Kanab ambersnail (Oxyloma haydeni ssp. kanabensis), which is monitored at Vaseys Paradise in Grand Canyon National Park,
Arizona (photograph by Roy Averill-Murray, Arizona Game and Fish Department).
Vaseys Paradise (photograph by Jeff Sorensen, Arizona Game and Fish Department).
The Kanab ambersnail (Oxyloma haydeni ssp. kanabensis) is a small terrestrial snail that was added to the Federal list of endangered species in 1992. Dependent upon wetland vegetation for food and shelter, the Kanab ambersnail is currently found at three locations: Vaseys Paradise and Elves Chasm—springs in Grand Canyon National Park—and a private wetland near Kanab, Utah. The USGS Grand Canyon Monitoring and Research Center (GCMRC), in cooperation with the Arizona Game and Fish Department and the National Park Service, monitors the abundance of the Kanab ambersnail and its habitat at Vaseys Paradise, and oversees research activities for the Grand Canyon population under the auspices of the Glen Canyon Dam Adaptive Management Program.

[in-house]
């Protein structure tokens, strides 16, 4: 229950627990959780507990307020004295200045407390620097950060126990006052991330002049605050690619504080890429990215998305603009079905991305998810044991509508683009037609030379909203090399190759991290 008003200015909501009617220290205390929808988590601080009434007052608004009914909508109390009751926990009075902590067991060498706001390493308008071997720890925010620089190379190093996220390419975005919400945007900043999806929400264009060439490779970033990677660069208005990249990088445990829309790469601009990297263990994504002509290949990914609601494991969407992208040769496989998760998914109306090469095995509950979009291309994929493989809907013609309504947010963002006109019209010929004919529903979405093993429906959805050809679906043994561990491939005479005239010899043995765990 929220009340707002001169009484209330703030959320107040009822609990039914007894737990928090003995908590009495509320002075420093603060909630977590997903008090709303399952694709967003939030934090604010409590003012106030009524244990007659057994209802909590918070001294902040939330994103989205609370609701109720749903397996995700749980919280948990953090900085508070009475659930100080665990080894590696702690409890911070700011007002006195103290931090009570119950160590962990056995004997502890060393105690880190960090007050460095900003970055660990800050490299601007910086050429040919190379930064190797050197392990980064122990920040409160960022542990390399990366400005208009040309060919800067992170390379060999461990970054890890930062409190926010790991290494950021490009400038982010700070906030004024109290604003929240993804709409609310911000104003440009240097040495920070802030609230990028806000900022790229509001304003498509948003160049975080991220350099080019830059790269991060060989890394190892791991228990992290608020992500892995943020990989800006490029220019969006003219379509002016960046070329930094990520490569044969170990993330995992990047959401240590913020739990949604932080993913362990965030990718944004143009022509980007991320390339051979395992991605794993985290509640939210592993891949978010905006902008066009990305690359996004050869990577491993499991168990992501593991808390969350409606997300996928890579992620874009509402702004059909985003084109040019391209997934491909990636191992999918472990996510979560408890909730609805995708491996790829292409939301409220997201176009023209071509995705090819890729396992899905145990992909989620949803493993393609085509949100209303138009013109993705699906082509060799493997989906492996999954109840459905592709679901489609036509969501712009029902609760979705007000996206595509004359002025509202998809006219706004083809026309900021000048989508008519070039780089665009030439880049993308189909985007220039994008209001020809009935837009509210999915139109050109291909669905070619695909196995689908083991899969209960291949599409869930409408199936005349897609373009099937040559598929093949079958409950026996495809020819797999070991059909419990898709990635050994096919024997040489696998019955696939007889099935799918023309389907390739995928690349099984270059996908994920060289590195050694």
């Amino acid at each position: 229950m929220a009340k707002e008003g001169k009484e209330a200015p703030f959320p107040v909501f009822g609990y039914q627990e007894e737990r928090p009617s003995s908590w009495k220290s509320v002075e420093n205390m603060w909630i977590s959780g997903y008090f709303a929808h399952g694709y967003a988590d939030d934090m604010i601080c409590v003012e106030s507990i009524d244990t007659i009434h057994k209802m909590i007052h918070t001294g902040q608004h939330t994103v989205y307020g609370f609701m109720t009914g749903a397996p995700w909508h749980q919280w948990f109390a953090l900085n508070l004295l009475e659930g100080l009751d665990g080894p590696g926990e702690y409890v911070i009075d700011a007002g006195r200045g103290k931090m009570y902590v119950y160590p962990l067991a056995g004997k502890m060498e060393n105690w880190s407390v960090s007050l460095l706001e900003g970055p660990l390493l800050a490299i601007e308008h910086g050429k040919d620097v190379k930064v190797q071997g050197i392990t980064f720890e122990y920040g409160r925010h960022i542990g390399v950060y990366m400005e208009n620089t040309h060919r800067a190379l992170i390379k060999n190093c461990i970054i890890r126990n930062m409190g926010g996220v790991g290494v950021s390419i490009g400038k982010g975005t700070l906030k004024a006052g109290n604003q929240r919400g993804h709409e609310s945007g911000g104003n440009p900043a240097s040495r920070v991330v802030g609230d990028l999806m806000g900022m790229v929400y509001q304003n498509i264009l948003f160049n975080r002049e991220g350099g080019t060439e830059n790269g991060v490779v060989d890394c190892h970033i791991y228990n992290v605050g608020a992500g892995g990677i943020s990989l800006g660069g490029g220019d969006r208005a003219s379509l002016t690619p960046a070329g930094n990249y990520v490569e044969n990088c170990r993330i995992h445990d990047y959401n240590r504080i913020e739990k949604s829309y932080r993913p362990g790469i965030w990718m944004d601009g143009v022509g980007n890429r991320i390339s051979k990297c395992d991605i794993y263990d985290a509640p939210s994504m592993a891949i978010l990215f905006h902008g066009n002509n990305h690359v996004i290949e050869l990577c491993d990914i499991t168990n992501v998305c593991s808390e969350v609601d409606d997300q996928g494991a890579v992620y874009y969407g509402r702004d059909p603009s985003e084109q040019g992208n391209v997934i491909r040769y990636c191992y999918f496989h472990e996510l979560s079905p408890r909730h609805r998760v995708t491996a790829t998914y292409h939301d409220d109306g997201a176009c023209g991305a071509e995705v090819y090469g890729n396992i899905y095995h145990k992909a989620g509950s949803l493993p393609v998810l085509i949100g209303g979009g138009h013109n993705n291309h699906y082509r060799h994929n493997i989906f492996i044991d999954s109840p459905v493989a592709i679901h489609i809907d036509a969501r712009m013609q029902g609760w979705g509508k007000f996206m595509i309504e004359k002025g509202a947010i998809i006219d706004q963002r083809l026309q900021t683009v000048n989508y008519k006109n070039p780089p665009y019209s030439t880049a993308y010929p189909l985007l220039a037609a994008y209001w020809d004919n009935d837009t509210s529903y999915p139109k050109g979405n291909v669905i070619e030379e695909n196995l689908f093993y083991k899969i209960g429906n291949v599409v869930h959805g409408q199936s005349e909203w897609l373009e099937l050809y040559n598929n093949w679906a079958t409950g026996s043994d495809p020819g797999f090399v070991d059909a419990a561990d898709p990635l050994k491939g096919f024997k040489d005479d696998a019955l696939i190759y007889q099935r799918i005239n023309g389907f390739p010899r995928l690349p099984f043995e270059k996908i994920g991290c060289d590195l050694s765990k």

The number of snails at Vaseys Paradise has not changed significantly since 1998. While habitat for the snail has increased, snail numbers have not experienced a similar increase. The lack of increase in snail numbers may be associated with soil moisture, shifts in the composition of the plant community as the result of drought, and mortality associated with trampling by bighorn sheep (Ovis canadensis). Because Vaseys Paradise provides a reliable source of vegetation in a drought, bighorn sheep have been attracted to the site in recent years, trampling vegetation occupied by the snails.
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